30 year mortgages swung higher by roughly .25% in rate last week with most lenders – the increase was caused primarily by a fresh round of “my god inflation is going to destroy us all” worries sparked by some tough talk from the Fed (via the minutes rom last FOMC conclave) and one-off speeches by Fed honchos Plosser (Philly) and Hoenig (KC).
Much was made of a surprise (though irrelevant to mortgage rates) hike in the discount rate, and a warmer than expected reading on producer prices.
Mix the ingredients above with a stock market trying to front-run an economic recovery that may or may not soon materialize, and you get a spike in rates. Only time will tell whether this is a head fake, or the beginning of the end of an ultra-low rate mortgage market putting rates on an upward slope for good.
We are getting wide angle view of the economy this week with scheduled reports on several key sectors. While you review the week, recall standing order number 1: Good economic news tends to hurt mortgage rates, while poor economic news helps, and inflation is always a bad thing in mortgage land.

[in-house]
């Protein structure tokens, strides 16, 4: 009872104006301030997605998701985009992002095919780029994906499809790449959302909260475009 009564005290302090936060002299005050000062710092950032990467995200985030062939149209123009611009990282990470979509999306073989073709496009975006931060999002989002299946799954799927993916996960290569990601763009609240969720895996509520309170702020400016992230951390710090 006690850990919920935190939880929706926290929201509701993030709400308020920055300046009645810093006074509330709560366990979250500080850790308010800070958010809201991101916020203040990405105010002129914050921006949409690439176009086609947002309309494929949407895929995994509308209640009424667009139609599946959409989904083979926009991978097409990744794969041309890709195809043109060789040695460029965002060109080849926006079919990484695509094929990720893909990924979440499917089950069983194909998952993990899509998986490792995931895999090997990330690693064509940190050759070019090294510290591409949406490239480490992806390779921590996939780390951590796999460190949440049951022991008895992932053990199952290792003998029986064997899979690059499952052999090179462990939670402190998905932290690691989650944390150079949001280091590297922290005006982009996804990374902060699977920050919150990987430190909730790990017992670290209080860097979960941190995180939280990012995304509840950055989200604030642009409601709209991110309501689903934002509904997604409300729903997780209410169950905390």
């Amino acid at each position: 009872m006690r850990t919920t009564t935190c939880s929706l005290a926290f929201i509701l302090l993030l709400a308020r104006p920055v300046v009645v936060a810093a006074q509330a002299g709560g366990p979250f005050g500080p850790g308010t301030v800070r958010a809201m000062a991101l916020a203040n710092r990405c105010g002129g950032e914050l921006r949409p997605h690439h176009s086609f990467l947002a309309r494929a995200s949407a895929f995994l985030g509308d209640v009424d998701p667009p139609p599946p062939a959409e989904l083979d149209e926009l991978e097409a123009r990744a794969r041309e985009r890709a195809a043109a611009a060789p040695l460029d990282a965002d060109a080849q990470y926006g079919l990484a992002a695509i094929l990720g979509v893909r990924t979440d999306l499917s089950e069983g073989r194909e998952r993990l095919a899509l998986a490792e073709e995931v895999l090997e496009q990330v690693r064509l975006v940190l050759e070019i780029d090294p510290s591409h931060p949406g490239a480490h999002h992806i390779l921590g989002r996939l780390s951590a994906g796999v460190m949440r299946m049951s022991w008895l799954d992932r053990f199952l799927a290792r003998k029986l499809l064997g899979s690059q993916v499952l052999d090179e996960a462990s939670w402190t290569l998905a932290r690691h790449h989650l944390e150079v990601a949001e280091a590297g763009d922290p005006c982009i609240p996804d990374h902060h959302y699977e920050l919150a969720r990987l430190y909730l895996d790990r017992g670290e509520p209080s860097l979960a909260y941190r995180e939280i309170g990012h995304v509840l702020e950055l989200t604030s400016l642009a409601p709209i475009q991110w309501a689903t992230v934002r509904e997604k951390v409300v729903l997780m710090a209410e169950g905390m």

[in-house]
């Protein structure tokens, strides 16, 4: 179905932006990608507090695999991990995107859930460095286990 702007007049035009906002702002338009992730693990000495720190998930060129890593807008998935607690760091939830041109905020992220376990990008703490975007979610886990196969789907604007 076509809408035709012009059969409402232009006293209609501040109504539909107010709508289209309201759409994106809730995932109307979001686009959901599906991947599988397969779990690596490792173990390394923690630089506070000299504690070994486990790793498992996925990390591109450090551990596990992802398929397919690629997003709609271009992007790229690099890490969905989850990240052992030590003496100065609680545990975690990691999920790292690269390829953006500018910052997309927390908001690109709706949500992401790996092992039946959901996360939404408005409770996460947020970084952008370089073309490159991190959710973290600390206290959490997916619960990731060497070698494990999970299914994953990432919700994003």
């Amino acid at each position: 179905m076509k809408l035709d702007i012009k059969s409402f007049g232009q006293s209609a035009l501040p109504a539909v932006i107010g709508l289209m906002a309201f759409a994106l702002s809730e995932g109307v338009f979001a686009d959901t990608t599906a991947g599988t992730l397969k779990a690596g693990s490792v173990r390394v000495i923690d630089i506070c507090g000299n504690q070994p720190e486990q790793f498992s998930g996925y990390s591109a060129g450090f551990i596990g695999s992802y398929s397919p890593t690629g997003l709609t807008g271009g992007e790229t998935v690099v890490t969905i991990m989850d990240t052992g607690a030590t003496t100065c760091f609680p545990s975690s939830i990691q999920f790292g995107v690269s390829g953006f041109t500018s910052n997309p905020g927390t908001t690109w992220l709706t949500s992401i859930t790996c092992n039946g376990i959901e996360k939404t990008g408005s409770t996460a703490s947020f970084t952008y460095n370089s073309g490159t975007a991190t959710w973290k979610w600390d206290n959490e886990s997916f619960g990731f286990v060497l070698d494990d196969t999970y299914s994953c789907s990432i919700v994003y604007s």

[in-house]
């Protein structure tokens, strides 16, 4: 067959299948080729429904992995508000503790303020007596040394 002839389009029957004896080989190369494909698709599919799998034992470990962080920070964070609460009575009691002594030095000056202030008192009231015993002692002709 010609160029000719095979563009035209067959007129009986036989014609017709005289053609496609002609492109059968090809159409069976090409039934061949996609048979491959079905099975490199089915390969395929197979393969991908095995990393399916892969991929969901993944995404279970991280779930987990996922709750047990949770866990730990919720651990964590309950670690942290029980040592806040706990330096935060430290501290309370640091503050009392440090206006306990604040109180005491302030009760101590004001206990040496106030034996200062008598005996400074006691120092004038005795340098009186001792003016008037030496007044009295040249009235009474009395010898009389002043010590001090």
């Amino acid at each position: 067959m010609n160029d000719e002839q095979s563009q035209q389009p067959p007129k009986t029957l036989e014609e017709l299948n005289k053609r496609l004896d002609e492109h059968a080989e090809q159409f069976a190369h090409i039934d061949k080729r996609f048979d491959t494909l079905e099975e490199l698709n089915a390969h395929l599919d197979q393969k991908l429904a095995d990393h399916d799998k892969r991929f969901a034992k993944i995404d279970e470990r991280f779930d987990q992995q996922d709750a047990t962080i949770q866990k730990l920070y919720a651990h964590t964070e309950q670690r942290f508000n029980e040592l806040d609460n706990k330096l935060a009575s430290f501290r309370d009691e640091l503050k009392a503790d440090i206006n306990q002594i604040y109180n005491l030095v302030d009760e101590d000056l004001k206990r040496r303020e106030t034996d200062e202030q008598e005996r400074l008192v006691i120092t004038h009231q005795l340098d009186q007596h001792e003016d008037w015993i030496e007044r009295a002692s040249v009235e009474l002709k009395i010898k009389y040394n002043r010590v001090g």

From the calendar:
Housing Market: Fresh snaphsots of the housing market will be delivered on Wednesday the 24th and Friday the 26th this week as new home sales and existing home sales for January report – if either of these reports spark a stock rally, look for rates to be hurt.
Economy: [Gross Domestic Product, 4th Quarter] Friday, Feb 26th 8.30AM It is expected that the economy grew at a 5.3% clip in the fourth quarter – a significant surprise in either direction could move mortgage rates. Within this report, a critter called the GDP deflator lives – it is a key measure of inflation, and with markets in a hyper-aware state over inflation, information beyond the headline on the GDP report may well have a big impact on rates.
Consumer: Confidence reports on Tuesday Feb 23rd, Consumer Sentiment, Friday Feb 26th. Both of these numbers are correlate well with consumer spending, so are seen as leading indicators for increased spending/consumption. This is another good for the economy but bad for mortgage rates report if it shows the consumer sector is heating up.